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Bill Sinkin’s Big Love Affair (Isn’t What You Think It Is)

Photo: Courtesy photos, License: N/A

Courtesy photos

The late Bill Sinkin championed civil rights and equality.

Photo: , License: N/A

The late Bill Sinkin in his trademark bow tie. Sinkin pioneered solar energy in San Antonio.

In the heat of the Civil Rights era, Sinkin, with financial aid from pal Tom Frost of Frost Bank, built the first integrated bank on the city’s largely African-American East Side—a move that cost him backlash, but that he didn’t shy away from. In 1967, Frost generously loaned Sinkin $1 million to start up Texas State Bank, a purchase he made from the majority owner.

“He said he wanted to help the African-American community and we were pleased to be partners with him,” says Frost. “It was a great effort on his part to finally bring blacks to the table.”

In another radical move for the time period, Sinkin staffed the Eastside bank with black tellers and two black board directors. Roughly 70 percent of its clientele was black. Some who walked in threatened to close their accounts because they didn’t want “any black people” handling their money, Sinkin recalled in his memoirs, but he was undeterred.

“I was impressed by how passionate he was about the projects he took on,” Charles Williams, a retired businessman and one of the two black bank advisory directors, tells the Current. “And he appeared to be an individual who was concerned about the plight of minorities, particularly black folk out here not privy to bank loans and things like that. So, he was very gutsy.”

“He was really focused on not only growing the bank but this area of town,” Williams continued. “[The East Side] didn’t have much support; the system and the developers that really run things didn’t appear to be that interested.”

When asked to join the board of directors, Williams came up around $10,000 short of the needed funds to officially take part, as he was starting his own business and strapped for cash. Sinkin stepped in, loaning Williams the money and spurring a decades-long moral and monetary support network.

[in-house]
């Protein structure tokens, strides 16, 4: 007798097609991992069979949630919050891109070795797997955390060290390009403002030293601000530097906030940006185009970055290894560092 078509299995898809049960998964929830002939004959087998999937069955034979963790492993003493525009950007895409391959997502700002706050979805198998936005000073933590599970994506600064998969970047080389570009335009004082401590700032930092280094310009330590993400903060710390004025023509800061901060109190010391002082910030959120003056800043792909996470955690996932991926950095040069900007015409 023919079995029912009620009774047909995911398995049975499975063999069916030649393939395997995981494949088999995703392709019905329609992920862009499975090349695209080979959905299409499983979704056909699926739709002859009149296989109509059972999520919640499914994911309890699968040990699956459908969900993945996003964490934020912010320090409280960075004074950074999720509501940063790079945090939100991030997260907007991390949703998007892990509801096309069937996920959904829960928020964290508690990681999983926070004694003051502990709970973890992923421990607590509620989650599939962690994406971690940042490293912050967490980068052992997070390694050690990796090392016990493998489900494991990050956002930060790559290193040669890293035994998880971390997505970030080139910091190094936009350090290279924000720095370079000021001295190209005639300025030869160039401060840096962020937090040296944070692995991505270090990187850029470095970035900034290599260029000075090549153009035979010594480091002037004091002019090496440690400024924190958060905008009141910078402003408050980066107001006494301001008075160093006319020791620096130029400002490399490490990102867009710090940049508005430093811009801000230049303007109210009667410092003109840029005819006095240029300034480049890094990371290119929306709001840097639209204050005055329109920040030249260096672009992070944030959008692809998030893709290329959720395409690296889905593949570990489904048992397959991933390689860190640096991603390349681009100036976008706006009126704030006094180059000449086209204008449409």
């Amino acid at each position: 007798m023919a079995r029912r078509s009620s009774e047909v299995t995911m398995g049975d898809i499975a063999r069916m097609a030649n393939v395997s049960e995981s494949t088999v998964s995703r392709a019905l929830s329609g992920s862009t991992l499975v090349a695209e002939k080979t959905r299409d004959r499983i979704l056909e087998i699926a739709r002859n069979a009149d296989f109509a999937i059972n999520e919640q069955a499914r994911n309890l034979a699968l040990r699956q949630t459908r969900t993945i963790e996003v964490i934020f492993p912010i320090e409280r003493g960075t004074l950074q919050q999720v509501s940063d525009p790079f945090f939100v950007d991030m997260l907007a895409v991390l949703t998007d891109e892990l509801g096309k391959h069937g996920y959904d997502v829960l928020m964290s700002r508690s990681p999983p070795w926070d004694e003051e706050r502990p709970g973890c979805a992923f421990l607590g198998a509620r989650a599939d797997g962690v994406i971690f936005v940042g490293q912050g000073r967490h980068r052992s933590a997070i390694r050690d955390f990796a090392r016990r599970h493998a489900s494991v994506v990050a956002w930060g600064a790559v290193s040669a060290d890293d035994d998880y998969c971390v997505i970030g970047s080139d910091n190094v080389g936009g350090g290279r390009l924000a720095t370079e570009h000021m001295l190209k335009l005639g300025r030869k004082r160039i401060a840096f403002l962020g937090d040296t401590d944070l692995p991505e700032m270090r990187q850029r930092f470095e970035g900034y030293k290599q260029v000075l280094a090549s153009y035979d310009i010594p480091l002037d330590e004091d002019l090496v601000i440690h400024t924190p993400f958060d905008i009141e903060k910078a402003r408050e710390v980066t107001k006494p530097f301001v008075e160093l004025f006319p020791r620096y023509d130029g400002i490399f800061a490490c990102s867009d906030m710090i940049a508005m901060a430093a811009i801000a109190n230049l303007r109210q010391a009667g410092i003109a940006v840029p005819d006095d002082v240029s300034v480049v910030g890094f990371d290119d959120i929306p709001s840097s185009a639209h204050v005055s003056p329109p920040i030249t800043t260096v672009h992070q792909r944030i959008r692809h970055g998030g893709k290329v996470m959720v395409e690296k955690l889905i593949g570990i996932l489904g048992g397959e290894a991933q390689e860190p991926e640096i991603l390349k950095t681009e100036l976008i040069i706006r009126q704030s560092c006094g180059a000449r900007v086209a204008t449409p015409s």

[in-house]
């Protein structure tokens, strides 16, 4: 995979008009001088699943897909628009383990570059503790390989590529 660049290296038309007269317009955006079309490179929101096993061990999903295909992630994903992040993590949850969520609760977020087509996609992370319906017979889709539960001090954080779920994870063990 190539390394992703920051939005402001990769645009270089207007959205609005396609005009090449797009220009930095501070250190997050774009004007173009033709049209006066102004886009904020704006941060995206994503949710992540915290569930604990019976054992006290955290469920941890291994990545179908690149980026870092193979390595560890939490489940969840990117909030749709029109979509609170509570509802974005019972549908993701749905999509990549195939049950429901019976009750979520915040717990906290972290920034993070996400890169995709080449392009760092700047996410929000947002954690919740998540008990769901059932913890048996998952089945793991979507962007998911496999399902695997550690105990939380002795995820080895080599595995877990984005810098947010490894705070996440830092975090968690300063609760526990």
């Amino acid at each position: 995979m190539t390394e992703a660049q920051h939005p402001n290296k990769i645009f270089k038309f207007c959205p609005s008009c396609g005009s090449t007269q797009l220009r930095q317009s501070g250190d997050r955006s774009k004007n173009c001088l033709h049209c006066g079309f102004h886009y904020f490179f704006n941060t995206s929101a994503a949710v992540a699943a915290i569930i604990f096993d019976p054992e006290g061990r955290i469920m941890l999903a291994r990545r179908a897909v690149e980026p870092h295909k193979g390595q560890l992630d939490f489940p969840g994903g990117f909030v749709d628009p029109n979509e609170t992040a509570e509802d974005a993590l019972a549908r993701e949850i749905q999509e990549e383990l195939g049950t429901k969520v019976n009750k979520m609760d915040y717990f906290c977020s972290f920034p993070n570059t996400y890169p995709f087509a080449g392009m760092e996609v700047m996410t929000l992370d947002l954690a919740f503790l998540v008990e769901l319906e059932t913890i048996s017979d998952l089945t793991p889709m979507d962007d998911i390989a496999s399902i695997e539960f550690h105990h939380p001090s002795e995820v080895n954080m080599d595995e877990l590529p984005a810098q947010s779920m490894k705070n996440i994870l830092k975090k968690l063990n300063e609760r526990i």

The former owner of a barbershop, restaurant and catering business, Williams gives Sinkin credit for propping him up: “Bill was there financially in most instances. I don’t think some of it would have happened had it not been for his willingness to work with me on bank loans.”

Sinkin also founded the Urban Coalition of Metropolitan San Antonio, bringing Chicano, African-American and Anglo leaders together to discuss and resolve key issues facing the community.

“There were times when ... the black and brown and white communities weren’t talking together and Bill set up an organization were we could sit and talk and deal with one another and work,” says Frost.

For instance, the organization worked to get a black marching band in the Fiesta parade when African Americans were barred from the march. One of the most serious agenda items was tackling the use of excessive force by SAPD, a particular problem in the black community. The group determined the issue was a result of a handful of bad apples tolerated by upper leadership, and once they ushered in a new police chief and ridded the department of the corrupt cops, the streets got a little more just. The group also put an end to the ‘Whipping Bridge’ on the East Side, a site where police would arrest African Americans, take them to a bridge and whip them before they booked them for trying to escape.

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